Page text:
People understand that Australia is a free and independent nation, and that the Crown represents the institutional structures of government which are independent of any political party or leader.

One argument raised is that we must get rid of the British monarch as Australia's Head of State. But the position of Head of State is not defined in the Australian Constitution.

Sir David Smith, official secretary to five governors-general and later visiting scholar in the faculty of law at the Australian National University, has cogently argued that the Governor-General, not the Queen, is Australia's head of state.

"The Governor-General does in fact have significant constitutional powers and functions, including the definitive head of state power to appoint and remove Prime Ministers. Furthermore, he does not exercise these powers and function as a delegate or surrogate of the Queen, but in his own right as Governor-General, a fact which was acknowledged in 1988 by the Hawke Government's Constitutional Commission," Sir David wrote. (Quadrant, November 2003).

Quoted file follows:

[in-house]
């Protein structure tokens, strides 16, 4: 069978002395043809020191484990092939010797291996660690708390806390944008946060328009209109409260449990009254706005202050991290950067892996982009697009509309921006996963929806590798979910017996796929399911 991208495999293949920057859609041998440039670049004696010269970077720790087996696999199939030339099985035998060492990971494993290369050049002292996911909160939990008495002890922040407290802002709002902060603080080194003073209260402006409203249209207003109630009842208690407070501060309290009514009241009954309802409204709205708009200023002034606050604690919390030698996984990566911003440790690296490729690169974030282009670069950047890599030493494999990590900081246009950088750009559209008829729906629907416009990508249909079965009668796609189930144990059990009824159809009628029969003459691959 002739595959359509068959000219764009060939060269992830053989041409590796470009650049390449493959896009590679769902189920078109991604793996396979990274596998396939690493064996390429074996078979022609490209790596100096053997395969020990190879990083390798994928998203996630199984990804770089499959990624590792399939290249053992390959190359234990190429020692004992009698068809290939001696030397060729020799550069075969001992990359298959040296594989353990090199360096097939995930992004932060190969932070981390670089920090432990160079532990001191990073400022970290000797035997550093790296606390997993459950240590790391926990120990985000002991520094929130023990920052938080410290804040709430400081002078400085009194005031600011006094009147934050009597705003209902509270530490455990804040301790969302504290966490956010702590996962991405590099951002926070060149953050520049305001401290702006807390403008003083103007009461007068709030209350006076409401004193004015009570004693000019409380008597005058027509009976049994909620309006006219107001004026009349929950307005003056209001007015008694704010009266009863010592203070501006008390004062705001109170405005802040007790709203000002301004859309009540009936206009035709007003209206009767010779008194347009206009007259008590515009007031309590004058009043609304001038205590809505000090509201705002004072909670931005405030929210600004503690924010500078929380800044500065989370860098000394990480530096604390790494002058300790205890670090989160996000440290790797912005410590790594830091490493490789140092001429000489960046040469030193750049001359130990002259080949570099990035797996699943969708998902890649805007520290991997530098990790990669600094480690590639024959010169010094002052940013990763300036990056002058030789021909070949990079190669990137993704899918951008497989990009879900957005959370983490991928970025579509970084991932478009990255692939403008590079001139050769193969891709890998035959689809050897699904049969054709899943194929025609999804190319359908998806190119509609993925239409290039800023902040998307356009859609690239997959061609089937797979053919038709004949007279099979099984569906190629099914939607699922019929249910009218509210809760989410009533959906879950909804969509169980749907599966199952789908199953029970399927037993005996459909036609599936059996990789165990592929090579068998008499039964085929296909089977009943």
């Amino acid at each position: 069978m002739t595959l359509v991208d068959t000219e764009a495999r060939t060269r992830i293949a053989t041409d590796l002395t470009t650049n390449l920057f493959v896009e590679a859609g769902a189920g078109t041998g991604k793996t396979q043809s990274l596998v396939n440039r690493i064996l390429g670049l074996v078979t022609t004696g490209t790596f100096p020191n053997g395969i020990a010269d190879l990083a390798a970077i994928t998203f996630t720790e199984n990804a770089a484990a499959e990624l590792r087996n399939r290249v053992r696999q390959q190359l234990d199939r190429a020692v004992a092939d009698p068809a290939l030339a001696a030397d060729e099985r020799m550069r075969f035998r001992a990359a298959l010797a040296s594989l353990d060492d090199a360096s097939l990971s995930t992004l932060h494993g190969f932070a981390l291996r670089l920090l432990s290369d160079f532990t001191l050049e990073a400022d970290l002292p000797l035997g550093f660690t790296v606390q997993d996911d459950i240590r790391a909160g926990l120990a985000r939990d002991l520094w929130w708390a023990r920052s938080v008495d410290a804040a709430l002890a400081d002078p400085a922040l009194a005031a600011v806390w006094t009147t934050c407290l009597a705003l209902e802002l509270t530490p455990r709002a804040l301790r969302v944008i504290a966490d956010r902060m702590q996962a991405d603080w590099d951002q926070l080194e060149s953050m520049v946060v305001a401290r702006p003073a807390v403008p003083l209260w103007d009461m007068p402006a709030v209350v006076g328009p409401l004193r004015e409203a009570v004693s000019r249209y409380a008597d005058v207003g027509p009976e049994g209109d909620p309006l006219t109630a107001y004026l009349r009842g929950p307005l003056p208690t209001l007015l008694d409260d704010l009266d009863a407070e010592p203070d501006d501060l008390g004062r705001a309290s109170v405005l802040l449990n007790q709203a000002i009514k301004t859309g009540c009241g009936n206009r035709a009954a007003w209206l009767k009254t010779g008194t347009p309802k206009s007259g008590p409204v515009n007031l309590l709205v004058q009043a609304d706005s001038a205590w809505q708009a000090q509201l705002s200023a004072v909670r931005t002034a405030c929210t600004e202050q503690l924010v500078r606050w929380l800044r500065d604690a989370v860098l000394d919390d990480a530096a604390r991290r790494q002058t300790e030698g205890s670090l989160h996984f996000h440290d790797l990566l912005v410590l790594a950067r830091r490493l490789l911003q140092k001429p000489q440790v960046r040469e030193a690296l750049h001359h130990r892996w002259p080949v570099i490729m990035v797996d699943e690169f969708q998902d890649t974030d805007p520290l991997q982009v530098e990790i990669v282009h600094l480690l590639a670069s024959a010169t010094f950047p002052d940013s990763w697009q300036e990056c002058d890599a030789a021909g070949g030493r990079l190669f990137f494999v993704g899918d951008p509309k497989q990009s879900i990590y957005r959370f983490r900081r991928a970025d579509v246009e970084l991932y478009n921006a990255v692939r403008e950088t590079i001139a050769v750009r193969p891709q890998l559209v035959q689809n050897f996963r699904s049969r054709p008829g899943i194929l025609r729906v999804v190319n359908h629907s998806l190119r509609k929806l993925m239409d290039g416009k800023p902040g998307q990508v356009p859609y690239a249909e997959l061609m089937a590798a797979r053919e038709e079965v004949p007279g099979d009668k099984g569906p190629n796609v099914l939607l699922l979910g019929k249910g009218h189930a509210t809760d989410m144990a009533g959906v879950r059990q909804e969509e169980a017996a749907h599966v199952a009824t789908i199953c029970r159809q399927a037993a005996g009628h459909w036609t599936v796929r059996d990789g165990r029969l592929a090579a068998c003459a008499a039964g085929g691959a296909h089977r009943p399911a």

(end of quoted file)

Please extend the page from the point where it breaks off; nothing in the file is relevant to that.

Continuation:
A similar point was made by David Flint, a professor of law and former head of the Australian Broadcasting Authority. Professor Flint said, "A Governor-General should have no other agenda than fulfilling his duty, which is in itself a sufficiently onerous burden. Matters of policy are for the government of the day which is responsible to the Parliament, in the first instance, and ultimately to the people."

He added, "The Westminster system provides the political and judicial arms of the state, but requires at its heart an institution above politics and beyond political capture. That is its strength, which has been tested over time. It should not be changed by politicising our viceroys." (Malice in Media Land, 2005).

Australia's constitutional arrangements have served the nation well for over 100 years. They should not be abandoned in a quest for novelty.

  • Peter Westmore is national president of the National Civic Council.